By Natalie Posgate and Mark Curriden
The Texas Lawbook
DALLAS – A dozen jurors start Monday deliberating the billion-dollar dispute among three giant oil and gas companies over a joint effort to build a pipeline from Cushing, Okla. to the Gulf Coast.
Energy companies across Texas are closely watching the case as the verdict in state district court may determine the point at which a proposed joint venture becomes a legal partnership.
“Your verdict in this case will govern the morality of conduct in the oil and gas business in Texas for the next 10 or five years,” Mike Lynn, a lawyer representing Energy Transfer Partners, told jurors in closing arguments Thursday.
Dallas-based ETP claims that Houston-based Enterprise Products illegally broke its “Double E” partnership with ETP in 2011 to do a more financially rewarding deal with Enbridge, a Canadian-based corporation. ETP alleges Enbridge conspired with Enterprise to end the partnership with ETP.
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ETP is seeking $594 million in actual damages and double that amount in punitive damages from its two competitors.
“They stole something,” Lynn told jurors. “They did it intentionally. They did it maliciously. They did it cold-bloodedly, and they did it because they were greedy.”
Enterprise says there was never an official partnership with ETP and that the proposed joint venture was not economically viable. Houston lawyer David Beck, the lead counsel for Enterprise, said ETP’s lawsuit is “nothing more than a partnership by ambush.”
To be sure, none of the three oil and gas companies are mom-and-pop shops desperate for money nor is this a bet-the-company case for any of them. The case and the legal issue of when proposed partnerships become legally binding joint ventures has attracted much attention among corporate general counsel and business lawyers throughout Texas.
“Many lawyers are watching this case very closely because it could have significant ramifications for corporations doing business in Texas,” says Jim Rice, a partner at Sidley Austin in Houston.
As jurors start deliberations, they have much evidence to consider. More than a dozen top executives with the three companies testified during the five-week trial, often giving conflicting views of the same meetings, phone calls and cooperation agreements.
Lawyers flooded jurors with hundreds of corporate documents, emails, memos, marketing materials and filings with federal regulators.
ETP CEO Kelcy Warren said if he had known that ETP would be eliminated from the Double E partnership, he would have asked Enterprise for a “bullet-proof jacket” when the two started talking.
“Show me a document [that says] any party has the right to eliminate another party,” Warren told jurors. “Have a moral compass. You’ve got to be kidding me.”
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ETP showed jurors marketing materials that both companies presented to potential shippers in summer 2011. “Enterprise and Energy Transfer have formed a Joint Venture LLC,” read one line.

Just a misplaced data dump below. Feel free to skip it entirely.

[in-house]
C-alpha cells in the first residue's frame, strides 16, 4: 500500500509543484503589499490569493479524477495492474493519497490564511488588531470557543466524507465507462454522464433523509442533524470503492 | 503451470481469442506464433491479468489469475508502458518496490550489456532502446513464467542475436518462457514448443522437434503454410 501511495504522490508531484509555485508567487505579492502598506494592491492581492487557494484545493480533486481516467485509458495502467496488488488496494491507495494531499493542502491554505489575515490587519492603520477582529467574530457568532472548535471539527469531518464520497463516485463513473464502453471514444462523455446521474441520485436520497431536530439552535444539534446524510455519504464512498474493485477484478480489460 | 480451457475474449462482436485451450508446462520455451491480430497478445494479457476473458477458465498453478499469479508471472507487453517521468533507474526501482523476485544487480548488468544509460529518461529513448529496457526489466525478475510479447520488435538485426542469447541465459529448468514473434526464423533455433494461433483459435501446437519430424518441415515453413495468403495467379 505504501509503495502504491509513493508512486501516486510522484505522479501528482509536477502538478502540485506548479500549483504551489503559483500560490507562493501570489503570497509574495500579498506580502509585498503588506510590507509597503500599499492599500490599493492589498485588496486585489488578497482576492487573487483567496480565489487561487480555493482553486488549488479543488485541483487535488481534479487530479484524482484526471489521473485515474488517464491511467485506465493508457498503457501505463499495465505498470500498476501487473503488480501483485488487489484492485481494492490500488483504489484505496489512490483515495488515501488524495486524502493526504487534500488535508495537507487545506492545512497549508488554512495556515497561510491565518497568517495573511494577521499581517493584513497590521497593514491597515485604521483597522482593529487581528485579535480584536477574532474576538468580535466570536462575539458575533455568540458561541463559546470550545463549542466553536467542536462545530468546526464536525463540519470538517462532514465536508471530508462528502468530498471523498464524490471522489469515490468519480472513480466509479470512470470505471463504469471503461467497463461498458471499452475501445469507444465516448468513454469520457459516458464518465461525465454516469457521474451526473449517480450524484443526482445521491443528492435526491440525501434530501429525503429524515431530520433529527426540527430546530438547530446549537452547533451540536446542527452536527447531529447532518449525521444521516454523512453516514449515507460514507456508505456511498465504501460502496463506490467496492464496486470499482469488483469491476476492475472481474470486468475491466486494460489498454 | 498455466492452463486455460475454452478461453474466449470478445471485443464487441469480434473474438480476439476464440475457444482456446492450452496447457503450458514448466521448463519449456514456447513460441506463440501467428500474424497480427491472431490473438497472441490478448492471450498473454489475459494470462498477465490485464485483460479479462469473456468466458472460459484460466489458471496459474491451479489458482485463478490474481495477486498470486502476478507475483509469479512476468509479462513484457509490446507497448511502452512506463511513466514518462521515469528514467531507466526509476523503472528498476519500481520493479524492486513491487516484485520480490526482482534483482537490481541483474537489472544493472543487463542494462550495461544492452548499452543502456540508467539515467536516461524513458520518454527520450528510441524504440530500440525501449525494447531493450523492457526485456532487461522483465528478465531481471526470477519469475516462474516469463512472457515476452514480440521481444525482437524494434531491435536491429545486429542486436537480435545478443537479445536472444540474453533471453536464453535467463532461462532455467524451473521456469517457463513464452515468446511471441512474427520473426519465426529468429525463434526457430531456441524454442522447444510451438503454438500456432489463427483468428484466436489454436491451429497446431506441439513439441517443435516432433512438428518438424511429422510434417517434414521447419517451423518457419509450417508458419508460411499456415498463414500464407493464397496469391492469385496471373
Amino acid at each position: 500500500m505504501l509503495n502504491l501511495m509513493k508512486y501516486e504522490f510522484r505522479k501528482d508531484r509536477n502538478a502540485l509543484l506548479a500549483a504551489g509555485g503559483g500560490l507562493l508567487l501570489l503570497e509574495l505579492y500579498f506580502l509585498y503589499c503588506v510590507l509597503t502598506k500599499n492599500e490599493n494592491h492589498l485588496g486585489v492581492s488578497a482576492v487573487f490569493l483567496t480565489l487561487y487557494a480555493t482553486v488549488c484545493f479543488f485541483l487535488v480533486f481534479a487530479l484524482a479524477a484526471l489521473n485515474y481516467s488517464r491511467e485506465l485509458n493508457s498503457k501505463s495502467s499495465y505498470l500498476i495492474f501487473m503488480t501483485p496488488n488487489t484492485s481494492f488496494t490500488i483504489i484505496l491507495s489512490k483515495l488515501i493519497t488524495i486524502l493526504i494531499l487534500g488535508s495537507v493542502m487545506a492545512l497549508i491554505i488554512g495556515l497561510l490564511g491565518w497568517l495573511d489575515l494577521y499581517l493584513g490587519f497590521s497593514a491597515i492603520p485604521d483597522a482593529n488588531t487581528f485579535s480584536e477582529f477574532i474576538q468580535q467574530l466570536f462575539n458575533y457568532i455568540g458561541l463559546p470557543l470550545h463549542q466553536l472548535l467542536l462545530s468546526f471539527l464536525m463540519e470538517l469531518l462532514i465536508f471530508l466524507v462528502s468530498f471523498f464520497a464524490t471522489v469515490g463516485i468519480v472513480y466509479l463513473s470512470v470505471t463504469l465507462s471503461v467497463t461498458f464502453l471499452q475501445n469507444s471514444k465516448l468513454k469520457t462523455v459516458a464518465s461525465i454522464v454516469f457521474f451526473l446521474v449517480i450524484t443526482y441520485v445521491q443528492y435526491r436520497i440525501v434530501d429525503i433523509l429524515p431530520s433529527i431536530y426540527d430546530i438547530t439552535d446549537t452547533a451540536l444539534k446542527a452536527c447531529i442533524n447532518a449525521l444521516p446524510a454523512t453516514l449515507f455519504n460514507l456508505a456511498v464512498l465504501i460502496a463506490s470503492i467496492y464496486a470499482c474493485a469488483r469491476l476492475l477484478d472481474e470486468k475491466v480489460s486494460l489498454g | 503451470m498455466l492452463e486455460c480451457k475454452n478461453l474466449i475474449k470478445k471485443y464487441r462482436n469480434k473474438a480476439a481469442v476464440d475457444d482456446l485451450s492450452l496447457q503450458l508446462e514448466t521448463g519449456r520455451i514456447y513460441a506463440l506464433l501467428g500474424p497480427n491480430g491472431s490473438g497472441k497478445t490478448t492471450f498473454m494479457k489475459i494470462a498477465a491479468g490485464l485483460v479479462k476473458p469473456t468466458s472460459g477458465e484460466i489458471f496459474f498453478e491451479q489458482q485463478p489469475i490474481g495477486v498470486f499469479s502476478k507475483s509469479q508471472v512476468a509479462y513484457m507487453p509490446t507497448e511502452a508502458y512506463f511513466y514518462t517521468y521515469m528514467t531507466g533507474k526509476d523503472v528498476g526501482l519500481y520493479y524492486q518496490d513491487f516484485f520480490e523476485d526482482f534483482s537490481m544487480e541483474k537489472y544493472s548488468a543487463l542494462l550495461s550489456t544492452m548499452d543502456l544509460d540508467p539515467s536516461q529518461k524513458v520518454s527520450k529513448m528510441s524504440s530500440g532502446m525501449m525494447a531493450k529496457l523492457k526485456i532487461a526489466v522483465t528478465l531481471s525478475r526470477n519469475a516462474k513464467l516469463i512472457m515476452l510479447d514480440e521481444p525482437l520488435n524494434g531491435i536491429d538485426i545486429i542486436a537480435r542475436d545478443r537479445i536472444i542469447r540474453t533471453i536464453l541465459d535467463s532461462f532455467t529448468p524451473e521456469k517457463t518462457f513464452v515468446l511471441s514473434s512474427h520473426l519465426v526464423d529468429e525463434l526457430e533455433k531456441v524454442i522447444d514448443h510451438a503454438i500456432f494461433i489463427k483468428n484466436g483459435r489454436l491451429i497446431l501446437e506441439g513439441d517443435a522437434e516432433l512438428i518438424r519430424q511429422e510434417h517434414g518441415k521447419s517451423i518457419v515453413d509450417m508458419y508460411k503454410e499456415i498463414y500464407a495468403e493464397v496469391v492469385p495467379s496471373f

“We’ve showed you more than 90 instances where the companies say they were involved in a joint venture,” Lynn told jurors. “You’re the only set of people in the world who they have not said they were joint venture partners to.”
But Beck pointed out that nearly all of those documents addressed the formation of a partnership or joint venture in the future tense. He pointed to an April 27, 2011, agreement signed by ETP and Enterprise that stated, “Nothing shall be deemed to create or constitute a joint venture, partnership” unless the corporate boards of both companies approved it.
And he pointed to internal emails and memos by ETP and Enterprise executives from the summer of 2011 saying they were still waiting for the joint venture or partnership to be finalized.
“What better expression of the parties’ intent than what they agreed to in writing,” Beck told jurors.
Enterprise CEO Michael Creel testified that he repeatedly wanted it emphasized in documents that there was no legal partnership with ETP and he said he was “stunned” when ETP filed its lawsuit.
Creel said joint operating agreements with ETP specifically stated there was no binding partnership and that it would require approval of the boards of directors of both companies to make it a binding joint venture.
Enterprise management never brought the project to the board because “we didn’t have a project that could stand alone,” Creel told jurors.
Creel and former Enterprise executive Mark Hurley testified that the words “joint venture” and “partnership” are common lingo terms in the oil and gas industry that mean two companies simply agreed to work together but are not intended to be interpreted in a legal sense.
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Hurley said that the agreements between ETP and Enterprise were always written so that either party could walk away at anytime.
“Both sides wanted to be able to walk away with no issues,” he told jurors. “It is the most common kind of relationship. What we had with ETP was a very standard situation.”
The problem for Enterprise, Lynn told jurors in closing arguments, is that business partnerships are legally formed under Texas law even when the parties do not intend to create a partnership. He compared it to common law marriages in which the couple may not want to be married but are still considered legally married because they live together, bank together or have children together.
Lynn said that ETP and Enterprise agreed to share profits and expenses for the proposed joint venture, made mutual expressions of intent to be partners, and agreed to participate in the control of the business – all definitions of a business partnership as defined by Texas law.
The Texas Lawbook is an online publication that covers business law in Texas. A longer version of this article is at texaslawbook.net.